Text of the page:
randomly for undergrowth diversity assessment. This procedure was repeated for the various tree species combinations (Figure 2).
In each 25 m × 25 m plot, all the trees species >10 cm diameter were measured and enumerated. Data was collected on diameter at breast height (dbh), and total height. In each 1 m × 1 m quadrat undergrowth identification and enumeration for diversity assessment was done. All saplings within each plot were also measured and enumerated.
Growth performance of the different species stand combinations
Height (m) of each tree (above ground level) was measured using measuring rod. Other parameters such as volume, survival percentage, stand density, mean annual increments and the basal area were estimated using the following formulae:
a is the stem form factor.
Bdbh is the diameter at breast height.
H is the total height.
The value of “a” was set to 0.5 (Ugalde, 2000).
Stand density, survival rate and the basal area were estimated as reported by Nkyi (2007)
0.00007854 is a constant,
Figure 2. Design for the selection of coupe, sample and sub plots.
Understory floristic composition and diversity of the mixed species stand combinations.
Within the 25 m × 25 m plot, trees < 10 cm diameter (saplings) were enumerated and species composition assessed to determine the sapling diversity in each of the plots. The saplings and undergrowth plant species collected were sent to the Forest Research Institute of Ghana (FORIG) for identification. Also, the field guide (classification catalogue) was used to identify plant species in-situ. The diameter of all identified trees was measured over-bark at breast height (1.3 m) with a girth tape and height (m) measured with a measuring rod.
The Shannon Wiener’s diversity index (H) was used as a measure of diversity. This index takes both species abundance and species richness into consideration (Heusèrr, 1998) and is the most commonly used index (Kent & Coker, 1996). The Shannon Wiener’s diversity index (H) was calculated using the formula:
where, pi is the proportion of individuals found in species i. For a well-sampled community, we can estimate this proportion as pi = ni/N, where ni is the number of individuals in species i and N is the total number of individuals in the community.
The Simpson’s index of dominance was measured and calculated using the formula:
where; n = the total number of organisms of a particular species, N = the total number of organisms of all species.
Simpson’s Index of Diversity = 1 – D.
The coefficient of similarity of Sorensen (K) was determined by the formula:
where, a = number of species of the statement 1, b = number of species of the statement 2, c = number of species common to the two statements (Ngueguim et al., 2010).
Carbon sequestration potentials of the various mixed species stand combination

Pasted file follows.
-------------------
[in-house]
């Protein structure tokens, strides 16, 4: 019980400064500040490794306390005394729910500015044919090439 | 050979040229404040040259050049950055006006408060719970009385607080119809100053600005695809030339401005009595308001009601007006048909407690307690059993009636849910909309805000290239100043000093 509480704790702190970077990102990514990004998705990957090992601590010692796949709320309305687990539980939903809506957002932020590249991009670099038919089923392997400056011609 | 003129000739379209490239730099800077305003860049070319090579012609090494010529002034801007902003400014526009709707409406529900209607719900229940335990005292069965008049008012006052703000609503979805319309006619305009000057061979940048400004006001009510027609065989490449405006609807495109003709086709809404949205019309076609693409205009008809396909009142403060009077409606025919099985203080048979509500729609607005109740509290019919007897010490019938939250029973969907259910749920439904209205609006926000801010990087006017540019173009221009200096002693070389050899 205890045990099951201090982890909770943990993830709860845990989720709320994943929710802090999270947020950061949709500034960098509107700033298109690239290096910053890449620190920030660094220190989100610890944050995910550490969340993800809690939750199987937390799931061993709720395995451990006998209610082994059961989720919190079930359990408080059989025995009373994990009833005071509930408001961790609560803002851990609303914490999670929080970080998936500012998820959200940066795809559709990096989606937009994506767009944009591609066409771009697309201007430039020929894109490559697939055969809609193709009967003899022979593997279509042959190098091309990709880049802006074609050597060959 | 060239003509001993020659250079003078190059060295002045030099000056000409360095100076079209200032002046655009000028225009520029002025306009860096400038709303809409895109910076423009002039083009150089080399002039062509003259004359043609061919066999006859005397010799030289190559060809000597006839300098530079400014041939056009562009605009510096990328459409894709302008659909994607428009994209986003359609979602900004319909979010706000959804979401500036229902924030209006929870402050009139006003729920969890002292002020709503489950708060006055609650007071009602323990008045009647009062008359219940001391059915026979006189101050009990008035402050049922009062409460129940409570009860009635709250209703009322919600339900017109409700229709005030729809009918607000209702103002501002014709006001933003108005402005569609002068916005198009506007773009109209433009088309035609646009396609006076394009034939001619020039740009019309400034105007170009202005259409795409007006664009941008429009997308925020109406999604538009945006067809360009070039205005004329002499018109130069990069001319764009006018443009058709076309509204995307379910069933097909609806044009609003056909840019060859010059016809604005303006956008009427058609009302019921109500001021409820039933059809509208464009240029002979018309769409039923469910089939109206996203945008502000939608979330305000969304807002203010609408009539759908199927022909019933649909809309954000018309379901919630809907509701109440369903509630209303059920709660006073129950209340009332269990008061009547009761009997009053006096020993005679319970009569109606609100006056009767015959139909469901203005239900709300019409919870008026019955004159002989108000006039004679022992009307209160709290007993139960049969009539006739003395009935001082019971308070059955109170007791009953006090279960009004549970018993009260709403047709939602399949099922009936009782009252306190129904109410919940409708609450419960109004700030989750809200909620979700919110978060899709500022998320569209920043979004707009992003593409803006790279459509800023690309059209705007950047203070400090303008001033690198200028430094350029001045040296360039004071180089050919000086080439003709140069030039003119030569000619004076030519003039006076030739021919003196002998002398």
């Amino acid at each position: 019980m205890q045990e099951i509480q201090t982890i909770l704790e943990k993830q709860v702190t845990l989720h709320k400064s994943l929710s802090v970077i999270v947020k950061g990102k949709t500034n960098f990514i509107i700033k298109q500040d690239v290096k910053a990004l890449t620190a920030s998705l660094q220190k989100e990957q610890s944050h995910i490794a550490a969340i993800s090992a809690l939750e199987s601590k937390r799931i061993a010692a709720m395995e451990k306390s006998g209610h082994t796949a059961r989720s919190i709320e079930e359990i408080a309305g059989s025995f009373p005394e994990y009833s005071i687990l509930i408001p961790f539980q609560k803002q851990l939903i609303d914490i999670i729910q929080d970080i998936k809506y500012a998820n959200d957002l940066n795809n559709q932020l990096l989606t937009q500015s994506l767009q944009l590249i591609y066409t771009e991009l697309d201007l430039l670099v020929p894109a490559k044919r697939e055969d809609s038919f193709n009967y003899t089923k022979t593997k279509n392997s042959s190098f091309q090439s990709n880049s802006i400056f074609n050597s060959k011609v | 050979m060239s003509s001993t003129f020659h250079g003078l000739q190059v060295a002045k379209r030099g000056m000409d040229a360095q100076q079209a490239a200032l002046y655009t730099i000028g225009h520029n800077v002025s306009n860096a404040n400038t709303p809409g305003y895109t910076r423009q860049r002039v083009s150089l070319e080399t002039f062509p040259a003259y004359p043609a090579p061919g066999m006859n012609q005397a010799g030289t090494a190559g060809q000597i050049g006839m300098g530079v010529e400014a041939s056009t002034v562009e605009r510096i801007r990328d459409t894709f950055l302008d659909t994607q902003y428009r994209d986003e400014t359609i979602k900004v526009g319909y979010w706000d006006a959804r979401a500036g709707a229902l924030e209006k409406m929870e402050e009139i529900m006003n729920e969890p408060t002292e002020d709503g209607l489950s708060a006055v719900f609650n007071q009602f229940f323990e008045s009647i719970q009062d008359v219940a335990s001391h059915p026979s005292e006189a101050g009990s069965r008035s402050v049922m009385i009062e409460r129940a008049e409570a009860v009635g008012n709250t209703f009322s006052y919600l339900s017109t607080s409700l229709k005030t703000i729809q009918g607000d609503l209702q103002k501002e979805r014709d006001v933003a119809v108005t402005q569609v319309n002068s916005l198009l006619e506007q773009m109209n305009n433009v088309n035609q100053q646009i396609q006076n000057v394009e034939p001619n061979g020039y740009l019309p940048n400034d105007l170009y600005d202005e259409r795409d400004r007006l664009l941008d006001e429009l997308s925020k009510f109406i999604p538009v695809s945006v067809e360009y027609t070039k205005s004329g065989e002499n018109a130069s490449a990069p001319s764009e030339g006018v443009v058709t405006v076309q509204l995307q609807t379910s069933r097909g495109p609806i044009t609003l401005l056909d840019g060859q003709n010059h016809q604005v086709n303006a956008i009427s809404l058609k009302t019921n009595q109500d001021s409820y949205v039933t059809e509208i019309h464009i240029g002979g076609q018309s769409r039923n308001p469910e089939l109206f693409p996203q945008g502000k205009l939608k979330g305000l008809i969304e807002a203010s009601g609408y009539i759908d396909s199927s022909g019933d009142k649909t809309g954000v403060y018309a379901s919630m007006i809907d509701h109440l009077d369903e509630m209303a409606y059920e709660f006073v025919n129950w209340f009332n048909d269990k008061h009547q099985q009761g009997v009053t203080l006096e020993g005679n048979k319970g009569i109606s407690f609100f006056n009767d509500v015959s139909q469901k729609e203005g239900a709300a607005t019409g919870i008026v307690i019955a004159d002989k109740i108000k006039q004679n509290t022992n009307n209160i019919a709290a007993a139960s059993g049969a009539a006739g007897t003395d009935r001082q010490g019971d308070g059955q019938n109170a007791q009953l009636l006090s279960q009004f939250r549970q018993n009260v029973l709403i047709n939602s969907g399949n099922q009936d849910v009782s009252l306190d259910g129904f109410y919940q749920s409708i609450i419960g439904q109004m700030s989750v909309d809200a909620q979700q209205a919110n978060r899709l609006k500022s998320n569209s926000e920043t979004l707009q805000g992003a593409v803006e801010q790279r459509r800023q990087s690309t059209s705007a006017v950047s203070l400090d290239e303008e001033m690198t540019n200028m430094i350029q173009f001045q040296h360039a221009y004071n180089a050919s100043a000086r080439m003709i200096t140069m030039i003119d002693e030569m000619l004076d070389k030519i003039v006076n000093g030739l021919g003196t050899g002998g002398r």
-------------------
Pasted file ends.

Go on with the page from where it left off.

The biomass estimation method was used to calculate the per unit amount of carbon sequestered. The above-ground biomass (AGB) of trees was measured by the regression equation of biomass as a function of diameter at breast height (Brown et al., 1989).
where: AGB is the above-ground biomass in average dry matter per hectare.
H is the height of the trees in meters (average height);
D is the diameter at breast height (1.3 in cm);
S is the wood density per hectare.
For calculating the below ground biomass (BGB), the allometric equation developed by Kuyah et al. (2012) was used:
The carbon content of each tree in the plots was calculated by multiplying the modelled dry weight biomass by 0.5 (IPCC, 2006).
where: tC stands for tons of carbon and tdm for tons of dry matter.
The carbon dioxide equivalent (CO2) was estimated by multiplying the carbon stock by 3.67 (Kauffman & Donato, 2012).
The monetary value of carbon sequestered by the various stand combinations is calculated as:
1 tonne of carbon = $10 (USD).
The one-way Analysis of Variance (ANOVA) was performed to test the differences in the growth parameters between the various species combinations.
The diversity of understory species in the forest plantation stands were determined using the Shannon-Wiener species diversity index, Simpson index of dominance and the effective number of species (Blanc et al., 2000; Parthasarathy, 2001; Krebs, 2001; Addo-Fordjour et al., 2009).
Survival percentage of tree species
The findings of the study indicate a high survival percentage of 81.5% and 61.7% for Terminalia superba and Ceiba pentandra respectively in the two species stand combination compared to three species stand combination in which Terminalia superba and Ceiba pentandra survival percentage were 55.6% and 35.2%. In the four species stand combination the percentage survival for Terminalia superba and Ceiba pentandra were 44.4% and 51.9% respectively (Figure 3).
Figure 3. Survival percentage of the individual Species in the various species combinations.
The lowest survival percentage for Terminalia superba and Ceiba pentandra was recorded in the three species combinations (p < 0.05). C. odorata in three species combination of C. pentandra, T. superba and C. odorata, recorded the highest survival percentage 98.1% as compared to 70.4% survival percentage in four species stand combination for C. odorata, K. anthotheca, C. pentandra and T. superba (Figure 3).